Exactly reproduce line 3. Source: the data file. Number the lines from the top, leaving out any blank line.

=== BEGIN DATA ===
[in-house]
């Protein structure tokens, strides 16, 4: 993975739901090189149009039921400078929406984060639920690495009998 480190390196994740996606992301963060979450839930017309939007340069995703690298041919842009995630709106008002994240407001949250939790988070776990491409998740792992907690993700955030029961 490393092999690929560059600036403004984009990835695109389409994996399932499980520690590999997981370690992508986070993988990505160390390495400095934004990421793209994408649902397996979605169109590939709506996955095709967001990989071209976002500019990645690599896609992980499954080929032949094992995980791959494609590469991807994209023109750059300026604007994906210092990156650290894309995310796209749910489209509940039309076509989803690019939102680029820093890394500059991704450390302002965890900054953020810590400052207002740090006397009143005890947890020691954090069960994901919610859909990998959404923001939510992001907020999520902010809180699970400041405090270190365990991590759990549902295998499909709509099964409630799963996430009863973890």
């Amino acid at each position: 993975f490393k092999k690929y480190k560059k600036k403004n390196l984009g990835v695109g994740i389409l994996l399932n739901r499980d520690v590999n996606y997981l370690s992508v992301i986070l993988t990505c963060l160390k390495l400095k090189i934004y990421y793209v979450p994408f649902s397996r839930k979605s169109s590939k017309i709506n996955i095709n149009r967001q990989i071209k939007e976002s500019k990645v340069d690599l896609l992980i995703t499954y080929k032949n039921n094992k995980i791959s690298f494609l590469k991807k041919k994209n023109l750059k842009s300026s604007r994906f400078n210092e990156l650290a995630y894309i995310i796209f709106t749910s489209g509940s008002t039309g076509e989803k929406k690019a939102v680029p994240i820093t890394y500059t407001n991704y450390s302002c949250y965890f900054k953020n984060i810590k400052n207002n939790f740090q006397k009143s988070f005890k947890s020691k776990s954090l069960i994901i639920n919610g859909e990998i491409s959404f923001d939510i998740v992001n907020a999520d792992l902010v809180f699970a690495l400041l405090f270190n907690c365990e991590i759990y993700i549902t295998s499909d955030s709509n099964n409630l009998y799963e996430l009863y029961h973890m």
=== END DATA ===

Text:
């Amino acid at each position: 993975f490393k092999k690929y480190k560059k600036k403004n390196l984009g990835v695109g994740i389409l994996l399932n739901r499980d520690v590999n996606y997981l370690s992508v992301i986070l993988t990505c963060l160390k390495l400095k090189i934004y990421y793209v979450p994408f649902s397996r839930k979605s169109s590939k017309i709506n996955i095709n149009r967001q990989i071209k939007e976002s500019k990645v340069d690599l896609l992980i995703t499954y080929k032949n039921n094992k995980i791959s690298f494609l590469k991807k041919k994209n023109l750059k842009s300026s604007r994906f400078n210092e990156l650290a995630y894309i995310i796209f709106t749910s489209g509940s008002t039309g076509e989803k929406k690019a939102v680029p994240i820093t890394y500059t407001n991704y450390s302002c949250y965890f900054k953020n984060i810590k400052n207002n939790f740090q006397k009143s988070f005890k947890s020691k776990s954090l069960i994901i639920n919610g859909e990998i491409s959404f923001d939510i998740v992001n907020a999520d792992l902010v809180f699970a690495l400041l405090f270190n907690c365990e991590i759990y993700i549902t295998s499909d955030s709509n099964n409630l009998y799963e996430l009863y029961h973890m």